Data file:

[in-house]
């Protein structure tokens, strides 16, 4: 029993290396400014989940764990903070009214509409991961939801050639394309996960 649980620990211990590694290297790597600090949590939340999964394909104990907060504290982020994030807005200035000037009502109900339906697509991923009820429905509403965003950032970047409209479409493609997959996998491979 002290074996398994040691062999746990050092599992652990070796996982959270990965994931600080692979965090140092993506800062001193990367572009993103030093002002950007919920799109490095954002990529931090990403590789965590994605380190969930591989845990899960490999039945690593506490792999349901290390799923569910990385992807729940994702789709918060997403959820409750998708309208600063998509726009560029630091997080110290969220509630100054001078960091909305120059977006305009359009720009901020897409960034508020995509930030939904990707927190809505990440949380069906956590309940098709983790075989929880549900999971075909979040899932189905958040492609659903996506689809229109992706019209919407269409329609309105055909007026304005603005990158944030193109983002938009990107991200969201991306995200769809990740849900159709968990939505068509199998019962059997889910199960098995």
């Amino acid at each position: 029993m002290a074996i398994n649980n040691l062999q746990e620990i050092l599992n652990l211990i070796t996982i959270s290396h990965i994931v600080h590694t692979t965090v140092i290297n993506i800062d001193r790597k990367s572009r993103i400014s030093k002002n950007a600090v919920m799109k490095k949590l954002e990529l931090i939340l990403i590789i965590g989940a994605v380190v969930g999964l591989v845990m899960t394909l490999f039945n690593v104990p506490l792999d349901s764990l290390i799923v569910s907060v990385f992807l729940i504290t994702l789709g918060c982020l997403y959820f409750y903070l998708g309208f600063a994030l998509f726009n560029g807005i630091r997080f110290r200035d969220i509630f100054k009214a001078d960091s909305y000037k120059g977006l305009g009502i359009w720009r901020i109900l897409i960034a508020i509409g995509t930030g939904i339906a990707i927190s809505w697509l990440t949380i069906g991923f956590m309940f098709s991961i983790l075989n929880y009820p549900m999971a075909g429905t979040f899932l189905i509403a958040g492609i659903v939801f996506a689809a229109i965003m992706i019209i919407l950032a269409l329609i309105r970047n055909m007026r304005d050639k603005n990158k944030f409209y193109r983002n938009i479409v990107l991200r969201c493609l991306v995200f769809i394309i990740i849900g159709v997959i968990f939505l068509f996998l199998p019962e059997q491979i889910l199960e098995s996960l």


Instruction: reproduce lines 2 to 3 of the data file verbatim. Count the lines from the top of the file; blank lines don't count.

């Protein structure tokens, strides 16, 4: 029993290396400014989940764990903070009214509409991961939801050639394309996960 649980620990211990590694290297790597600090949590939340999964394909104990907060504290982020994030807005200035000037009502109900339906697509991923009820429905509403965003950032970047409209479409493609997959996998491979 002290074996398994040691062999746990050092599992652990070796996982959270990965994931600080692979965090140092993506800062001193990367572009993103030093002002950007919920799109490095954002990529931090990403590789965590994605380190969930591989845990899960490999039945690593506490792999349901290390799923569910990385992807729940994702789709918060997403959820409750998708309208600063998509726009560029630091997080110290969220509630100054001078960091909305120059977006305009359009720009901020897409960034508020995509930030939904990707927190809505990440949380069906956590309940098709983790075989929880549900999971075909979040899932189905958040492609659903996506689809229109992706019209919407269409329609309105055909007026304005603005990158944030193109983002938009990107991200969201991306995200769809990740849900159709968990939505068509199998019962059997889910199960098995």
């Amino acid at each position: 029993m002290a074996i398994n649980n040691l062999q746990e620990i050092l599992n652990l211990i070796t996982i959270s290396h990965i994931v600080h590694t692979t965090v140092i290297n993506i800062d001193r790597k990367s572009r993103i400014s030093k002002n950007a600090v919920m799109k490095k949590l954002e990529l931090i939340l990403i590789i965590g989940a994605v380190v969930g999964l591989v845990m899960t394909l490999f039945n690593v104990p506490l792999d349901s764990l290390i799923v569910s907060v990385f992807l729940i504290t994702l789709g918060c982020l997403y959820f409750y903070l998708g309208f600063a994030l998509f726009n560029g807005i630091r997080f110290r200035d969220i509630f100054k009214a001078d960091s909305y000037k120059g977006l305009g009502i359009w720009r901020i109900l897409i960034a508020i509409g995509t930030g939904i339906a990707i927190s809505w697509l990440t949380i069906g991923f956590m309940f098709s991961i983790l075989n929880y009820p549900m999971a075909g429905t979040f899932l189905i509403a958040g492609i659903v939801f996506a689809a229109i965003m992706i019209i919407l950032a269409l329609i309105r970047n055909m007026r304005d050639k603005n990158k944030f409209y193109r983002n938009i479409v990107l991200r969201c493609l991306v995200f769809i394309i990740i849900g159709v997959i968990f939505l068509f996998l199998p019962e059997q491979i889910l199960e098995s996960l």